In the beginning, the water chestnut (Eleocharis dulcis) was without form and void. It was small with long, green leaves but otherwise barely resembled a plant, as is often the case with specimens that are sold in 4 inch containers. I had purchased it as my experimental plant for the year. Incidentally, you should definitely get a few experimental plants every year, because sometimes these unexpected additions to the yard can be the most fun.
You can start water chestnuts from organically grown corms in much the same way that you would with ginger and turmeric. However, I purchased mine from Wellspring Gardens. When buying “water chestnuts” be careful not to get Trapa natans, because European water chestnuts are highly invasive and certainly not the droids you’re looking for. I personally try to avoid anything labeled highly invasive (Pay no attention to the peppermint behind the curtain) though it’s really the quiet ones, like strawberries, that end up giving me trouble.
Part One: Finding a Container
To grow Asian water chestnuts, you need; a plant, a deep container that holds water, a bag of potting soil, and enough water to fill up said container. I used really cheap potting soil because, according to what I’ve read on the subject, the soil basically serves to keep the plant in place. Now watch me have teensy little corms because I cut corners. It wouldn’t be the first time my penny pinching habits have gotten me into trouble.
I also don’t advise you to look at the bucket your spouse uses for mopping floors and go “Aha! That will work!” then proceed to abscond with it. That’s a scenario that could certainly end badly. Keep in mind that water chestnuts are like aquatic potatoes and the bigger the container, the more corms you will hopefully get. But any ordinary 5 gallon bucket will do. You may also want to take the precaution of getting a bucket that is made from food grade plastic because they’re less likely to leach all kinds of crazy chemicals into your food. Or so, I’ve heard.
Anyway, the process is easy: you fill the bucket with the dirt, tuck the water chestnut seedling in securely, and flood the entire thing. Be sure the seedling isn’t doing the backstroke on the top at this point. If it is, stick in back in the mud. You’ll need to keep the water topped up to about 4 inches above the mud but if the plant is smaller, a little less won’t hurt it. The water may develop a layer of nasty green scum that looks alarmingly like the contents in some refrigerators. This is typical. Just scoop the green goo off as it appears and eventually it will stop forming.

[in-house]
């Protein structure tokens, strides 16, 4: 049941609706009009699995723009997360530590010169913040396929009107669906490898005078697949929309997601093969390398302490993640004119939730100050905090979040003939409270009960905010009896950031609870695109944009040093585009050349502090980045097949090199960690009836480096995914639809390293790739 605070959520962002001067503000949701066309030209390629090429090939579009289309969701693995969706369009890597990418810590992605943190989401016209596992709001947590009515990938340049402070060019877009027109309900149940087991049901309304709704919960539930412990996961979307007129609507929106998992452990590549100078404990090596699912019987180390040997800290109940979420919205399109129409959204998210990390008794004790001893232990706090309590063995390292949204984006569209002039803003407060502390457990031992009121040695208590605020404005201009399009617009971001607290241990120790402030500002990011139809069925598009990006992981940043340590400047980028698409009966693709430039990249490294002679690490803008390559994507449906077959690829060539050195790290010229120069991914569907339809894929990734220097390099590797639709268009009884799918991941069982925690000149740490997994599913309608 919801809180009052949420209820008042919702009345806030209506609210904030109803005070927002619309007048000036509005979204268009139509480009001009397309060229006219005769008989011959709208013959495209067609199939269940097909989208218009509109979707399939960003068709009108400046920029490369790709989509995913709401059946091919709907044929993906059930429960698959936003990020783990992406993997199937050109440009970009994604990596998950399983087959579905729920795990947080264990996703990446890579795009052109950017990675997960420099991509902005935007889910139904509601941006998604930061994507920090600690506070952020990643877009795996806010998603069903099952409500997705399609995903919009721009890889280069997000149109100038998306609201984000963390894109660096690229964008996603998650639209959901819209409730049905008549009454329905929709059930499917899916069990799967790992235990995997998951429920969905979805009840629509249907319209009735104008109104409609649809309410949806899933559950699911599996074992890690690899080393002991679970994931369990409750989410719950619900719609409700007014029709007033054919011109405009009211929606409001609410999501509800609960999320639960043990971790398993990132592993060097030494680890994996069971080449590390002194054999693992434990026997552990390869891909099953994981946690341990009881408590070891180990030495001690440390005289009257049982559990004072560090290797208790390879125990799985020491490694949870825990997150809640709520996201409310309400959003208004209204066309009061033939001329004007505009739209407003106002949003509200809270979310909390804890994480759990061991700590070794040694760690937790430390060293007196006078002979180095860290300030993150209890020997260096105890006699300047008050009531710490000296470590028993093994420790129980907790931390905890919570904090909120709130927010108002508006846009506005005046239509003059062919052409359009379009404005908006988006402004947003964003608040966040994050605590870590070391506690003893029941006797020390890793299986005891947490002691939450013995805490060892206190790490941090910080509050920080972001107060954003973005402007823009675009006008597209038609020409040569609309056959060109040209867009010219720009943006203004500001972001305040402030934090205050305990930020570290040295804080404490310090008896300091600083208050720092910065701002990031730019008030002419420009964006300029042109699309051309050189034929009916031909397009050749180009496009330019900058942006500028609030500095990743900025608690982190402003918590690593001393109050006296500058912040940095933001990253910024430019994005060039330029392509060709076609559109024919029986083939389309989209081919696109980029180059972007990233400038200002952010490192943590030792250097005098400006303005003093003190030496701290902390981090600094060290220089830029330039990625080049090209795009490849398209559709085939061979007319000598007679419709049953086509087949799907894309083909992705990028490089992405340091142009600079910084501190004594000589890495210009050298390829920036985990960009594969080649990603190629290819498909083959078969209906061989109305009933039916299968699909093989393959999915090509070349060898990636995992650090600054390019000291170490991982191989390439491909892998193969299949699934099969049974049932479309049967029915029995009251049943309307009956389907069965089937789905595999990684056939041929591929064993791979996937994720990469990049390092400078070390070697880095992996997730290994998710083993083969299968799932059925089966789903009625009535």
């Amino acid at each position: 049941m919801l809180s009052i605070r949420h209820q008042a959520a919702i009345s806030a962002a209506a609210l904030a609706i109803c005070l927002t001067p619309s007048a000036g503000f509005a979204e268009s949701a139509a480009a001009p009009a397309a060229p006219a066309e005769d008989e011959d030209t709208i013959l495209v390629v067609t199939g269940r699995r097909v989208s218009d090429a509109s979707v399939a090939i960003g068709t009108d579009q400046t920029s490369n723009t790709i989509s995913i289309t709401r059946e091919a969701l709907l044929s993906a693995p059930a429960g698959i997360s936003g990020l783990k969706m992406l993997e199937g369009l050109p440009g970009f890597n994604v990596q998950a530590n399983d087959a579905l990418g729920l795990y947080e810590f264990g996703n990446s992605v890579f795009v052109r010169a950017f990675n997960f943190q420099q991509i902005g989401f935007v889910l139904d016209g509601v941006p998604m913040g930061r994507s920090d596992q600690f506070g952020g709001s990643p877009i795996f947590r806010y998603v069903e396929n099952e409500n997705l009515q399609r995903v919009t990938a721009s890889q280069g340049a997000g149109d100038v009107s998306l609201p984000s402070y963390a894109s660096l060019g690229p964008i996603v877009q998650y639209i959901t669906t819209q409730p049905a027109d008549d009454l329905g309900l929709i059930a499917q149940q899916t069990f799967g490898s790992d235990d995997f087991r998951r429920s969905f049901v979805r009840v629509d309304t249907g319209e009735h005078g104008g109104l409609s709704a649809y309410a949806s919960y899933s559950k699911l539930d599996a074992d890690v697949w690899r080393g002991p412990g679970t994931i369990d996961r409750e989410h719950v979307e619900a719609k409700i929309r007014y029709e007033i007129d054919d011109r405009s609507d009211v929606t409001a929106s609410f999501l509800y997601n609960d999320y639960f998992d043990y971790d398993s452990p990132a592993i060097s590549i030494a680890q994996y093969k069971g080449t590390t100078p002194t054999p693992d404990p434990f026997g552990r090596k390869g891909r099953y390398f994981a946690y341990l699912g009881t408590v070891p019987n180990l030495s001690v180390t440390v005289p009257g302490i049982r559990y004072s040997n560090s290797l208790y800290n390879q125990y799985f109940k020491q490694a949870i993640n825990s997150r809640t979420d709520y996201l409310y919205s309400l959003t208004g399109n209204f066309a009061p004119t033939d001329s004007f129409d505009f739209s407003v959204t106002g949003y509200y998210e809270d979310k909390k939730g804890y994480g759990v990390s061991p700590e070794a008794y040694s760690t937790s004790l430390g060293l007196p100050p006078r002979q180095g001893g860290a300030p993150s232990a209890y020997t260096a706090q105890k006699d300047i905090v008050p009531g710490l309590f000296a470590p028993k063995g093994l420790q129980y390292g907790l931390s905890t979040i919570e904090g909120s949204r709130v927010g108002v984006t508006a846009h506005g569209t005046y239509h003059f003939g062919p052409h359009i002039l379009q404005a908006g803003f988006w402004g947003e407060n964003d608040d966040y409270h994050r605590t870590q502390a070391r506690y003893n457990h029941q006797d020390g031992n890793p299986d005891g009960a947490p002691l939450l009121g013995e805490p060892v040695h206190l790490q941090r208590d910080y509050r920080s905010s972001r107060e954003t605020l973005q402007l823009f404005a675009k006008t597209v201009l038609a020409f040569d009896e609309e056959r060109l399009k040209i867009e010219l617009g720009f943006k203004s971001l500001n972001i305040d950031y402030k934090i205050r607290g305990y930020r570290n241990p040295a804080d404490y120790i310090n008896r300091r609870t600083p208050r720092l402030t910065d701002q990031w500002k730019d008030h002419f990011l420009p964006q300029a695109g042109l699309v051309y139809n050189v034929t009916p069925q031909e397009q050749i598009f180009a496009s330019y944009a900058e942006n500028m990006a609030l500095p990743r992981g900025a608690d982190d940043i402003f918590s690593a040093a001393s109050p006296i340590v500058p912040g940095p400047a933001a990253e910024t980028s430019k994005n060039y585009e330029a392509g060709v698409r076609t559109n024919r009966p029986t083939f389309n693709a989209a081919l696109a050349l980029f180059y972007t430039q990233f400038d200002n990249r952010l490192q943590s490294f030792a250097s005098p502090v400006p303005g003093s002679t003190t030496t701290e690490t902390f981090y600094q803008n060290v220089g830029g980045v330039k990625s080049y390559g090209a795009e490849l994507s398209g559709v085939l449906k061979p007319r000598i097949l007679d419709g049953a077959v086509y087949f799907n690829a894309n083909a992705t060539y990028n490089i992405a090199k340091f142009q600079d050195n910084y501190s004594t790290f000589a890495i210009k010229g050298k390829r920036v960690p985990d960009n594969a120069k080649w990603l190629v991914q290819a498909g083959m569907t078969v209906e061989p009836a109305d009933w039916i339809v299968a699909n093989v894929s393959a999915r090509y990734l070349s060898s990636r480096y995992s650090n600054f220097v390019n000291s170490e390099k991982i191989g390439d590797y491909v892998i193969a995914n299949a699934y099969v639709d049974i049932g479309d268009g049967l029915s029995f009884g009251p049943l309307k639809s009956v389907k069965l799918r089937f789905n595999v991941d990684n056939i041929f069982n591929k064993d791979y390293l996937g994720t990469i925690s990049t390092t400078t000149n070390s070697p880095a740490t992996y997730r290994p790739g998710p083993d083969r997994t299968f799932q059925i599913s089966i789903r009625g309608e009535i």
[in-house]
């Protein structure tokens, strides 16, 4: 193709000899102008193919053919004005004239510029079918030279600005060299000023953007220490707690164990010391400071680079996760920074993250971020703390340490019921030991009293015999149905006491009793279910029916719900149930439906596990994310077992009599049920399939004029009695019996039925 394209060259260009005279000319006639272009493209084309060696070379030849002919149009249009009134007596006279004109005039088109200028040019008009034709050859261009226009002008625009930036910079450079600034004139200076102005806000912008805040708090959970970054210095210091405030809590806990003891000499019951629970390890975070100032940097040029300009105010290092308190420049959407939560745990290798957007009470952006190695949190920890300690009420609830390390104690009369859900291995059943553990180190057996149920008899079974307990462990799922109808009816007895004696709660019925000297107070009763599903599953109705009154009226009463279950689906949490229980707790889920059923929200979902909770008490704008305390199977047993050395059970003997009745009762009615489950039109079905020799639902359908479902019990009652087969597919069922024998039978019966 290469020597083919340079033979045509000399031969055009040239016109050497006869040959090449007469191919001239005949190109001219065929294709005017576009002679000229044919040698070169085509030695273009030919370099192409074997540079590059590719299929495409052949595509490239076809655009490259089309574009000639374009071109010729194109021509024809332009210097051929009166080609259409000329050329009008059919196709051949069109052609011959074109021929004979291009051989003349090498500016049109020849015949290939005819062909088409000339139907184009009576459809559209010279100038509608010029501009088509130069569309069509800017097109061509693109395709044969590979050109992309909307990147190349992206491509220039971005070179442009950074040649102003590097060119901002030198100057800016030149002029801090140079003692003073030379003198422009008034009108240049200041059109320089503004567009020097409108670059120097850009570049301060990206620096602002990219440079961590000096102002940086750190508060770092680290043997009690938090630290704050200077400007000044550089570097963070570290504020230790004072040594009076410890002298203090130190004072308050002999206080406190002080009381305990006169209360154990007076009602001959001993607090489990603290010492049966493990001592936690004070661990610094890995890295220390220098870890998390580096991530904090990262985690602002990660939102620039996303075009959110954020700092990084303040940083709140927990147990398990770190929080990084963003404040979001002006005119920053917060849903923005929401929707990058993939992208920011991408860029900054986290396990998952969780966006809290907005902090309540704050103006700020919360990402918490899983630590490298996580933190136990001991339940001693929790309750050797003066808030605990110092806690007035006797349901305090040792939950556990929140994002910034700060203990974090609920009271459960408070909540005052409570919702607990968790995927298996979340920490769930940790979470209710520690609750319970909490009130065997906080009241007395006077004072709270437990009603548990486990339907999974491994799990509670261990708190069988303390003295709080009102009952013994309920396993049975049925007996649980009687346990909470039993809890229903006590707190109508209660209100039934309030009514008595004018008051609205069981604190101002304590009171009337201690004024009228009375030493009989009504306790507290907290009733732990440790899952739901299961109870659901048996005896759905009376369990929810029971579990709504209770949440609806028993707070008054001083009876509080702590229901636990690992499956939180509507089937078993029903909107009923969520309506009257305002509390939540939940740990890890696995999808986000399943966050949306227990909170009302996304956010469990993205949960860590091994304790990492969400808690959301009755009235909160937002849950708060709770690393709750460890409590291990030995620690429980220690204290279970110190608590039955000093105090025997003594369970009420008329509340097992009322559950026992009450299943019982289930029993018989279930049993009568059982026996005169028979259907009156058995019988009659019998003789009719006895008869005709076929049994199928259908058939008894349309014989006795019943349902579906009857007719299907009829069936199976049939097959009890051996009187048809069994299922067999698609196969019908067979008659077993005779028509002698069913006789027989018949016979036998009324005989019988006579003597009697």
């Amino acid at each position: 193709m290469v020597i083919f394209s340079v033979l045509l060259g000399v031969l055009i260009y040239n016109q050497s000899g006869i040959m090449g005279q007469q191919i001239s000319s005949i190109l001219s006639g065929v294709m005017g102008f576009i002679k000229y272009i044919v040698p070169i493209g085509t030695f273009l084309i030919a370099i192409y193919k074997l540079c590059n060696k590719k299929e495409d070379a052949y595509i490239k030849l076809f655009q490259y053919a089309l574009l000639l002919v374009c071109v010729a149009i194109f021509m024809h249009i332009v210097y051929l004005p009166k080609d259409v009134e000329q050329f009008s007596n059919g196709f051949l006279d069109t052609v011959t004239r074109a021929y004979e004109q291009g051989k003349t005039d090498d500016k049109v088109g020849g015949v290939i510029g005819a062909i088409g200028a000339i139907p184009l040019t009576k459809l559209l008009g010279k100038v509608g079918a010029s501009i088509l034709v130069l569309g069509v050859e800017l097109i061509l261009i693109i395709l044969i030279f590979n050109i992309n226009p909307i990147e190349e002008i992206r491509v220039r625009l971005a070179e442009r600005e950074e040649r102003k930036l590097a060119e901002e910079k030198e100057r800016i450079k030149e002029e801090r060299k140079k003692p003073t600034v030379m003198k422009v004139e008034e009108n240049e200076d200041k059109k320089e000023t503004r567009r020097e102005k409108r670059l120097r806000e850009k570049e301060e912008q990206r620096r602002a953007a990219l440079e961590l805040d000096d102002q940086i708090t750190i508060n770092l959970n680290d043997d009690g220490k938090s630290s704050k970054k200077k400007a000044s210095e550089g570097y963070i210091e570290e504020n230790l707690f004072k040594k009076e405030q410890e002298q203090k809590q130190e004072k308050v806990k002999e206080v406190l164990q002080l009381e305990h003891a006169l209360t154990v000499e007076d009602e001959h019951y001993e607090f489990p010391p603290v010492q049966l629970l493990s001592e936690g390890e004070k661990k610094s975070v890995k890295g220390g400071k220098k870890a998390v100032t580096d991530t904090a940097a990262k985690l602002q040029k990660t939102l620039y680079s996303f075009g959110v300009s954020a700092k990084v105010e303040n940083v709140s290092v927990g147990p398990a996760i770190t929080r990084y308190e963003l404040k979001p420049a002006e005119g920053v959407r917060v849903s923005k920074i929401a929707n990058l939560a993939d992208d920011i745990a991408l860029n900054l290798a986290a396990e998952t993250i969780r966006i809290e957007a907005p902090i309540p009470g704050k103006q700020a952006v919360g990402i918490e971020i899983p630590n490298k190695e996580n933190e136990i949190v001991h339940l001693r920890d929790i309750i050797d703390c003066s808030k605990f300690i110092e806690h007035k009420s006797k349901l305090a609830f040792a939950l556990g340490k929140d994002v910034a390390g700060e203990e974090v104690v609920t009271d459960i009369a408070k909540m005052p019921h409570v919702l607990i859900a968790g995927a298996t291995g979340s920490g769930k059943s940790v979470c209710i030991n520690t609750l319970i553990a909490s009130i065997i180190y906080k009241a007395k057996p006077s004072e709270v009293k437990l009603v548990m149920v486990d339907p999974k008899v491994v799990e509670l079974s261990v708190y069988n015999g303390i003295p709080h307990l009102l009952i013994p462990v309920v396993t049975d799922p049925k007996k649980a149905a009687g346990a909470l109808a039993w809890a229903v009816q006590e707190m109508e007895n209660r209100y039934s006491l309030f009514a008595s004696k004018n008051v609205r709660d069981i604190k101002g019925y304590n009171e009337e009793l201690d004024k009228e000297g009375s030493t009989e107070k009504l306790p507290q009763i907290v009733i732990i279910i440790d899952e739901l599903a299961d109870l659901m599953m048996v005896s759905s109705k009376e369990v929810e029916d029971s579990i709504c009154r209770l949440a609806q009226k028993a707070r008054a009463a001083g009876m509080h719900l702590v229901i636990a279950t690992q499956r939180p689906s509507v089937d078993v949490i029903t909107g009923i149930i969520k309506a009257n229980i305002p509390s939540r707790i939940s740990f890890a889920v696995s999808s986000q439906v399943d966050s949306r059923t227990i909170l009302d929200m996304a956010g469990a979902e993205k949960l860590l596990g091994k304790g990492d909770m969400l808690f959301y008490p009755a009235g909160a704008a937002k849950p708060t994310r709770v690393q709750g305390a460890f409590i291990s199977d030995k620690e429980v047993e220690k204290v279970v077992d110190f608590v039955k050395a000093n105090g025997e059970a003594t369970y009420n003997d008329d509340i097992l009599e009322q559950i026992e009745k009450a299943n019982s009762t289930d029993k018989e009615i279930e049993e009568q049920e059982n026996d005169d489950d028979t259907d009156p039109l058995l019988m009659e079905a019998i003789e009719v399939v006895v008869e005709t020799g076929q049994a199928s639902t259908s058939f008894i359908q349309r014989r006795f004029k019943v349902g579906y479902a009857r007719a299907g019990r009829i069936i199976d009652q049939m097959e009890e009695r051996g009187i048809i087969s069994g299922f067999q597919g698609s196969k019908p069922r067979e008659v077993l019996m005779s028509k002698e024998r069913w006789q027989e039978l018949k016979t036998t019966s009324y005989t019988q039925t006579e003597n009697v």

Part Two: Death to Mosquitoes
My main concern with the standing water was to keep from breeding mosquitoes because I’m their favorite summer delicacy unless I’m covered in DEET based bug spray. Some people say that keeping a goldfish or two in the container helps, but our last goldfish ended up resembling a koi. I also didn’t want to have to dispose of a dead goldfish or two in the likely event that the water evaporated. Plus, the neighborhood cats have an alarming tendency to ferret out any nip I’m growing and kill it dead. I don’t want to set up a sushi buffet for them as well.
With that said, the fish might work. I also have read about some types of moss that reduces the surface area of the water and thus inhibits mosquitoes but it’s not a product typically sold at Lowes, Ace, or Home Depot. The best bet seems to be Bt pellets, but I never applied them so I can’t speak for how well they actually work. The mosquitoes are probably plotting to carry me away in a giant bloodsucking cloud but if I stay inside until maybe December, they’ll be mostly dead by then. Except for that one that always gets in my room in January and proceeds to dive bomb me in the middle of the night.
Part Three: Grow Plants! Grow!
The bad news about global warming is that the weather gremlins decided we’re apparently getting a monsoon season. I feel like lodging a complaint with their customer services reps. “Hello, weather gremlins? Yes, I signed up for warmer temperatures but this whole rain every day thing is kind of spoiling my summer.” I somehow feel they’d be more accommodating than my electric company, though.
It hasn’t stopped raining in over a month. The bonus is that I haven’t had to water the water chestnuts, which is as redundant as it sounds. They’ve gone from a spindly little seedling to almost filling up the bucket I’m growing them in which is very exciting for a garden geek like myself. No bugs, no diseases, no problems. They’ve practically grown themselves.
Epilogue: Harvest Time Impending?
Most of the innumerable articles that I’ve read state that water chestnuts need a growing season of about 7 months. So while I would love to brag and show off the numerous corms my plant produced, the results won’t be in for awhile yet. The company I bought them from lists water chestnuts as a zone 9b+ plant and other websites mentioned that the lowest zone they can be grown outside is a zone 8. I certainly hope that’s true because during the winter my house morphs into a jungle complete with wild animals (I have several dogs of the subspecies greedius maximus).
So if you’re growing water chestnuts in a cooler zone, it’s probably a good idea to bring them indoors and leave them in a sunny spot until they turn brown and die back. Then they can be drained, harvested, peeled, and eaten. It’s said the water chestnuts can tolerate a tad of frost, but I personally wouldn’t risk it. Also: be sure to save some to plant next year!